Toyota has issued a recall in Australia this week for its HiLux workhorse, when fitted with the genuine auxiliary battery kit.
Both 2WD and 4WD HiLux Hi Rider diesel-powered models are included in the recall, sold in Australia between September 2015 and January of this year.
Toyota says an “improper fixing structure of the battery kit to the left hand front fender apron” could be damaged by vibrations when driving on rough roads.
Should this occur, the battery could move sufficiently to make contact with an engine wiring harness.
Damage to the harness may cause warning lights to appear in the instrument cluster, and in severe cases, the engine may cease to operate.
Around 1500 genuine auxiliary battery kits were sold within the period targeted by the recall, but the total number of HiLuxs sold during the same timeframe was 39,700.
As it would be difficult for Toyota to know which of the 39,700 HiLuxs were fitted with battery kits and which weren’t, all owners will receive a letter from Toyota inviting them to make to appointment with their local dealer to have the problem rectified.
If your HiLux does not have the battery kit installed, simply advise Toyota when you receive your letter.
The recall process will involve an initial inspection of the battery fixture with new parts to be fitted at a later date. Parts are expected to be available from next month, and all inspections and subsequent works will be carried out at no cost to owners.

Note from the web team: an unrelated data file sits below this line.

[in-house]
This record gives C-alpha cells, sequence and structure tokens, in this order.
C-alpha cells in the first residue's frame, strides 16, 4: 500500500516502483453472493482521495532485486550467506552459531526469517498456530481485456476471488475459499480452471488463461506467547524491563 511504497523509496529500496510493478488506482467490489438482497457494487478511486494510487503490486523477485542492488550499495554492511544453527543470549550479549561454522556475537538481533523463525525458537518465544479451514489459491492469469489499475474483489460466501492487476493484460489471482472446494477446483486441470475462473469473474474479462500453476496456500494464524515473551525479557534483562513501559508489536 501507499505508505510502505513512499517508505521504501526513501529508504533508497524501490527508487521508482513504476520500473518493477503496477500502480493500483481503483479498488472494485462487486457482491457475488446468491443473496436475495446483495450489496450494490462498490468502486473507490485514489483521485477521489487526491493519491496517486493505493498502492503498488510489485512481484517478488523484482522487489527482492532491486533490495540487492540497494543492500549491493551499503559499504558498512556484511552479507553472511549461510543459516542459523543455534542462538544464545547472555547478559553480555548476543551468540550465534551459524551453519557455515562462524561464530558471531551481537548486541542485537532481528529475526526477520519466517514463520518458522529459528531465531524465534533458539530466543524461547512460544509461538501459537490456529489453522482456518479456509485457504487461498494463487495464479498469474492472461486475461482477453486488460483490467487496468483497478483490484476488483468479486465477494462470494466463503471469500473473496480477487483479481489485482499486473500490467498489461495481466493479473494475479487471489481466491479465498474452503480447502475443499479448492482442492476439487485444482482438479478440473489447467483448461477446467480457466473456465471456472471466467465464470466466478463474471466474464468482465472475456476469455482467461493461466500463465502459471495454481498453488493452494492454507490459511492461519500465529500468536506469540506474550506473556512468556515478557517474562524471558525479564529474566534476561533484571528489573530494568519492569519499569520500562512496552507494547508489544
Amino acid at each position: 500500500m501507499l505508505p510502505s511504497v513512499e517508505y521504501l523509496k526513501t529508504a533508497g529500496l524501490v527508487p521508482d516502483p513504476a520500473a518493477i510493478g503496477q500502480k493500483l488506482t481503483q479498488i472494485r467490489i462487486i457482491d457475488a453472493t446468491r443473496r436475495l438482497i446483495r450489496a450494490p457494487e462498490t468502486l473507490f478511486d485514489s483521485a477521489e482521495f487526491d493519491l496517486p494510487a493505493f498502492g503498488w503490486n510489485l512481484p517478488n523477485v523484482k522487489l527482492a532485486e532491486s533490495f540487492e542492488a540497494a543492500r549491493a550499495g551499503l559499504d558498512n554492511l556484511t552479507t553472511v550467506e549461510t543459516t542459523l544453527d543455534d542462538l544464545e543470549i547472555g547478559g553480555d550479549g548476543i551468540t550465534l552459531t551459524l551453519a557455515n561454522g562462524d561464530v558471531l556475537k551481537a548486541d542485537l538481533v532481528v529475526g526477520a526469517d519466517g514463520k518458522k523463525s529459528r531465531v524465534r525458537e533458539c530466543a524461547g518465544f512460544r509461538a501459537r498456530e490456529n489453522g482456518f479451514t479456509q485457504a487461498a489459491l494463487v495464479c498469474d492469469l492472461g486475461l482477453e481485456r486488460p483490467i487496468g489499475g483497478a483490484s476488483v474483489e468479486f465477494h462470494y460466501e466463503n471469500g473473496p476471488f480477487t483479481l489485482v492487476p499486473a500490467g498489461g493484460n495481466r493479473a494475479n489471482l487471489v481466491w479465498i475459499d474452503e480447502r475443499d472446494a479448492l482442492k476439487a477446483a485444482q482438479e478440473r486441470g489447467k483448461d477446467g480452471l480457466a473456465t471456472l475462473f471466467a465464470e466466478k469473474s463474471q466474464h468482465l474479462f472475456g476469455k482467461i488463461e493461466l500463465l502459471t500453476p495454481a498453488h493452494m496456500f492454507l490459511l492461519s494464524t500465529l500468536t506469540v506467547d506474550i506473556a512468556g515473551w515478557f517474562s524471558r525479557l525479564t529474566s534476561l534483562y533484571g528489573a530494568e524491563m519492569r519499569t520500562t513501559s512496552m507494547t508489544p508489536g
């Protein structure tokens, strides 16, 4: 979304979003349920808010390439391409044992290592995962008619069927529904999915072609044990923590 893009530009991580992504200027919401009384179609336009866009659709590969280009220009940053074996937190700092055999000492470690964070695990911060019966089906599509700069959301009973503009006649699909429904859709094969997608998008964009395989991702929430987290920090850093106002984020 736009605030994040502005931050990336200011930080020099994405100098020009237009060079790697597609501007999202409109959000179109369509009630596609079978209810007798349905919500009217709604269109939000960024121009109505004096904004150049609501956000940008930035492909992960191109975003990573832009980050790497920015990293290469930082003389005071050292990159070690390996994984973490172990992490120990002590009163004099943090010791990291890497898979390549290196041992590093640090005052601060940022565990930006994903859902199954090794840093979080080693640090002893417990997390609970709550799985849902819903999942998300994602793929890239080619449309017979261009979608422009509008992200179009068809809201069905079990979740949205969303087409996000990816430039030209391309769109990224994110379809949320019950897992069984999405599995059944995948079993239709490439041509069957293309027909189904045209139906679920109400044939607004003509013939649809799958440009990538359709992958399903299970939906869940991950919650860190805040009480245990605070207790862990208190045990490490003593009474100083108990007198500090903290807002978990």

Toyota Australia reports nine cases of cracking on the fender apron of the pickup, but no incidents have resulted from this damage to date.
Affected owners can expect a letter from Toyota shortly, but any owner wishing to learn more about the latest round of recalls should contact their local dealer or phone Toyota Australia on 1800 987 366.
Meanwhile, Land Rover has also issued a recall in Australia this week, targeting its Range Rover and Range Rover Sport models.
Affected models were sold in Australia between May and December 2016, with a total of 132 Range Rovers and 1718 Range Rover Sports on the recall list in Australia.
The problem surrounds the vehicle’s the emergency locking retractor in the front passenger safety belt assembly, which may not function as intended.
Should this occur, the front seat passenger may not be served with the full capacity of the restraint system during a collision, potentially presenting a greater risk of injury.
The recall process will include replacement of the offending seatbelt assembly.
Land Rover will attempt to contact affected owners shortly, but any owner wishing to learn more about the latest round of recalls should contact their local dealer.
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MORE News Reviews: Toyota | HiLux | Range Rover